Shakespeare Between the World Wars draws parallels between Shakespearean scholarship, criticism, and production from 1920 to 1940 and the chaotic years of the Interwar era. The book begins with the scene in Hamlet where the Prince confronts his mother, Gertrude. Just as the closet scene can be read as a productive period bounded by devastation and determination on both sides, Robert Sawyer shows that the years between the World Wars were equally positioned. Examining performance and offering detailed textual analyses, Sawyer considers the re-evaluation of Shakespeare in the Anglo-American sphere after the First World War. Instead of the dried, barren earth depicted by T. S. Eliot and others in the 1920s and 1930s, this book argues that the literary landscape resembled a paradoxically fertile wasteland, for just below the arid plain of the time lay the seeds for artistic renewal and rejuvenation which would finally flourish in the later twentieth century.
|Publisher:||Palgrave Macmillan US|
|Edition description:||1st ed. 2019|
|Product dimensions:||5.83(w) x 8.27(h) x (d)|
About the Author
Robert Sawyer is Professor of Literature and Language at East Tennessee State University, USA, where he teaches Shakespeare, Victorian Literature, and Literary Criticism. Author of Marlowe and Shakespeare: The Critical Rivalry (Palgrave 2017) and Victorian Appropriations of Shakespeare (2003), he is also co-editor of Shakespeare and Appropriation (1999) and Harold Bloom’s Shakespeare (Palgrave 2001).
Table of ContentsChapter 1: "Introduction."-. Chapter 2: Criticism in the UK: "The Bard of Britannia.".- Chapter 3: Criticism in the US: "The Institutionalization of Shakespeare in the United States.".- Chapter 4: Shakespeare Productions in the US: "The Voices and Sounds of America's Shakespeare.".- Chapter 5: Shakespeare Productions in the UK: "A Sense of Return: 'Tis here, 'tis here, 'tis gone.".- Chapter 6: Conclusion: "Transnational Shakespeare: Then and Now.".
What People are Saying About This
“Robert Sawyer’s engaging and provocative book draws important attention to how Shakespeare is used in response to global crisis. The dialogic relationship between Shakespeare and world politics characterizes both our past and our present, and this book draws important parallels between the rise of fascism in the interwar years and the rise of nationalist politics in the twenty-first century. As such, this book is an important reminder of how the Janus-faced nature of Shakespeare empowers us to use the past in service of the present.” (Louise Geddes, Associate Professor of English, Adelphi University, UK)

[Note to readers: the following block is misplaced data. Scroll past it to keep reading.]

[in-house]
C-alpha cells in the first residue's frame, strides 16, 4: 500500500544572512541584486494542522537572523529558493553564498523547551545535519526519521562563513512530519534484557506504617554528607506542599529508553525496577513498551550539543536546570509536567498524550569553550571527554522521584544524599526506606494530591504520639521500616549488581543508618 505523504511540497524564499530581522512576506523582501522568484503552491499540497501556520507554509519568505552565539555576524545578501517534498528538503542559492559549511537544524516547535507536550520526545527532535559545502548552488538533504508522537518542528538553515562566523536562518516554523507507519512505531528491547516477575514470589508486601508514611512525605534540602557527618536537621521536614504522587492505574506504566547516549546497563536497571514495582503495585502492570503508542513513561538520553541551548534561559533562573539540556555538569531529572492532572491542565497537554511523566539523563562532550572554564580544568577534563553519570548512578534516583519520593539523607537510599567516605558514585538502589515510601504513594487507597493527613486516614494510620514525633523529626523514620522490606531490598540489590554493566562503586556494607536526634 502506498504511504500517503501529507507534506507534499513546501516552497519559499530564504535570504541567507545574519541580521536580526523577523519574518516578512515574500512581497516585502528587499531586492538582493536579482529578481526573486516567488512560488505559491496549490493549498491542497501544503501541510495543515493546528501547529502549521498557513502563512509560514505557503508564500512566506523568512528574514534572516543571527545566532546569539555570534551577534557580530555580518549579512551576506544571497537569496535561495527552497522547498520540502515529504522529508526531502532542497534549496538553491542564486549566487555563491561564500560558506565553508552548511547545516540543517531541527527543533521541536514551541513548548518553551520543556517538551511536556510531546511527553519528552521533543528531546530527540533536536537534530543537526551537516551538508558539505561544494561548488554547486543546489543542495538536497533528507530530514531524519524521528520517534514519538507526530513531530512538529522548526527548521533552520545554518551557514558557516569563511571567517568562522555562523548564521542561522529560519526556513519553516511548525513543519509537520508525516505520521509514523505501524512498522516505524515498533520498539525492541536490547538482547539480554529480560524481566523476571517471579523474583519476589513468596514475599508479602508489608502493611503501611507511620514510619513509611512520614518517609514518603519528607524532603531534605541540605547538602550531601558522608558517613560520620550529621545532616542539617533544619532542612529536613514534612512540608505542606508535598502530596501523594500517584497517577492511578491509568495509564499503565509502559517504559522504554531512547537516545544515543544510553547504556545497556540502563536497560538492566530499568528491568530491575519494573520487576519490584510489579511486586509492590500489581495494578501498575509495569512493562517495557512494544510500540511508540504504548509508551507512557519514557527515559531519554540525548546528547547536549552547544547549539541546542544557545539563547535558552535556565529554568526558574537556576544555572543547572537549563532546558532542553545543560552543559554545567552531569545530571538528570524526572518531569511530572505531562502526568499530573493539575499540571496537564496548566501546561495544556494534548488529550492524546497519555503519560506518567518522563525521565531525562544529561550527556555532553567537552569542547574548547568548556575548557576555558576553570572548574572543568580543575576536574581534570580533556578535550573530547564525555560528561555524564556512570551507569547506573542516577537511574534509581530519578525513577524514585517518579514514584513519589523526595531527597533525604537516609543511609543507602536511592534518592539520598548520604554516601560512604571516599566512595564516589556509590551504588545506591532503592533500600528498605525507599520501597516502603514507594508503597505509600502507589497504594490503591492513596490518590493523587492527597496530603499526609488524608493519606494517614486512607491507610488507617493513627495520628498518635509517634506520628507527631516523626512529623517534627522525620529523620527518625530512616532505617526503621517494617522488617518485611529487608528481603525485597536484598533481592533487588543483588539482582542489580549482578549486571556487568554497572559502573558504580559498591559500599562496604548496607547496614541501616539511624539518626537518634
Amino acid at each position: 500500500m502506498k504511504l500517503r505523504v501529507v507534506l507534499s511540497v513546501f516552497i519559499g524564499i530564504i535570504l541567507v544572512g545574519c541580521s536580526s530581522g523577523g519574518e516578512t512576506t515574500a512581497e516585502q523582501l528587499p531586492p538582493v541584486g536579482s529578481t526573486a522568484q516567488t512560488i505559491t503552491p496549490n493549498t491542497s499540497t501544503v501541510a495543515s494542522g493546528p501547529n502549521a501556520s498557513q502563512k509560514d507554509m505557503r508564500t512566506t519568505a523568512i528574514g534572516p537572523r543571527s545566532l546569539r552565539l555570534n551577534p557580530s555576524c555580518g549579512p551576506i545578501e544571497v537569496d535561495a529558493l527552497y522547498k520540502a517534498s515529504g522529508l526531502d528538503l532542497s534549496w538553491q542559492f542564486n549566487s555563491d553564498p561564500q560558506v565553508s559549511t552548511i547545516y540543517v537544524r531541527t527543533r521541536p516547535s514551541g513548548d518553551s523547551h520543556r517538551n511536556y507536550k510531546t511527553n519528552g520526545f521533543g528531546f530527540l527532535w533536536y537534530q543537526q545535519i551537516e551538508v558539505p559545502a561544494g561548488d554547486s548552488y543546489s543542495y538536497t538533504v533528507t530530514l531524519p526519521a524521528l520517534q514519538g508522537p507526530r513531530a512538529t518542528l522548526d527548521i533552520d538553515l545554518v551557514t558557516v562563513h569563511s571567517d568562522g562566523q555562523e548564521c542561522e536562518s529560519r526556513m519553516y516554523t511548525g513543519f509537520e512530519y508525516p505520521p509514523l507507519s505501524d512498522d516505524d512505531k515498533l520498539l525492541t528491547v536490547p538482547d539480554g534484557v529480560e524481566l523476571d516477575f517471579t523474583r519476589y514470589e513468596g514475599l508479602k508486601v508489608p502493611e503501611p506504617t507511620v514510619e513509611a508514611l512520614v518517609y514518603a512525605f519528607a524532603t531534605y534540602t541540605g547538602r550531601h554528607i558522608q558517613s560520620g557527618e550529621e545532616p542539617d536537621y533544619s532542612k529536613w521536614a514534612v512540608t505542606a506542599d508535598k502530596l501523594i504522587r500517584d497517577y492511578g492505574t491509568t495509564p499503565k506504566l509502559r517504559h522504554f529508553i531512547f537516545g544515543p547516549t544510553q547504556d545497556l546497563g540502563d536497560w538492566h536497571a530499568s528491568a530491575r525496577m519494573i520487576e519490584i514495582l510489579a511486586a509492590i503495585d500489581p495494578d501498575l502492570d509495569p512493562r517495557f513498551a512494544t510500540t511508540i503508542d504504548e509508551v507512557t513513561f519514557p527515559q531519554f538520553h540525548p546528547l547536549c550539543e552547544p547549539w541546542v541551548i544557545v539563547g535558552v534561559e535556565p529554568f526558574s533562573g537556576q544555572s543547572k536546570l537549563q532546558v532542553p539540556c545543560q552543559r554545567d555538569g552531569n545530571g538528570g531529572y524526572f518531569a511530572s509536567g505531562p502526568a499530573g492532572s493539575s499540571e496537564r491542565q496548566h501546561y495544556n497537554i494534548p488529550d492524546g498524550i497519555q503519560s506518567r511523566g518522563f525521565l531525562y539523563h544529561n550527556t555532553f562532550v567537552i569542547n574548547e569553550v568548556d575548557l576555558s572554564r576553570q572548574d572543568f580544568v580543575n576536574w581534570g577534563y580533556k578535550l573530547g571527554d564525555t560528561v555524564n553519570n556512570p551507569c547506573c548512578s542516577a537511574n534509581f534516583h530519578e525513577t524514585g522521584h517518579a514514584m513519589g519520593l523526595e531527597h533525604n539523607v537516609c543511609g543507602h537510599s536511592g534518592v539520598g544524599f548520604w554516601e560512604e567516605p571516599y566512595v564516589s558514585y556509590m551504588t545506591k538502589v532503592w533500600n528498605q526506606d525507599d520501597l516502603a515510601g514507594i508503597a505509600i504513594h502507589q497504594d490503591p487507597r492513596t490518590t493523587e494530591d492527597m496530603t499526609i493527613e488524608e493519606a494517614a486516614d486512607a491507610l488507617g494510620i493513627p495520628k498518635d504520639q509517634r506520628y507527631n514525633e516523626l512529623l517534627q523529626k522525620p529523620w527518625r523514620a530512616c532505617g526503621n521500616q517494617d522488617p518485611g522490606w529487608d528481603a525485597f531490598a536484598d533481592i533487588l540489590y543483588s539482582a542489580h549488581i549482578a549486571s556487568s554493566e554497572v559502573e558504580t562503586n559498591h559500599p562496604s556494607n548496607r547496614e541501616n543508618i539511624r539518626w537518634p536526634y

“In the Introduction to his Shakespeare between the Wars, Robert Sawyer quotes Walter Benjamin’s reflection on the value of what is past for what is present and vice-versa. The issue, Benjamin argues, is not that each casts a light on the other, but that they produce ‘an image wherein what has been comes together in a flash with the now to form a constellation.’ ‘Constellation’ is indeed a keyword to describe the ways in which Sawyer’s book, hovering – as he says – between past, present and future discusses Shakespeare’s impact and uses (political, cultural, educational) during the interwar period (and much beyond). Sawyer’s deep and discerning sense of ‘live’ history creates a fascinating prismatic image of what we were and are in Shakespeare studies, revisiting background and foreground in entirely new ways. Shakespeare between the Wars is also a highly readable and enjoyable book that should be on the shelves of every scholar, student and reader of English literature.” (Paola Pugliatti, author of Shakespeare and the Just War Tradition (2010))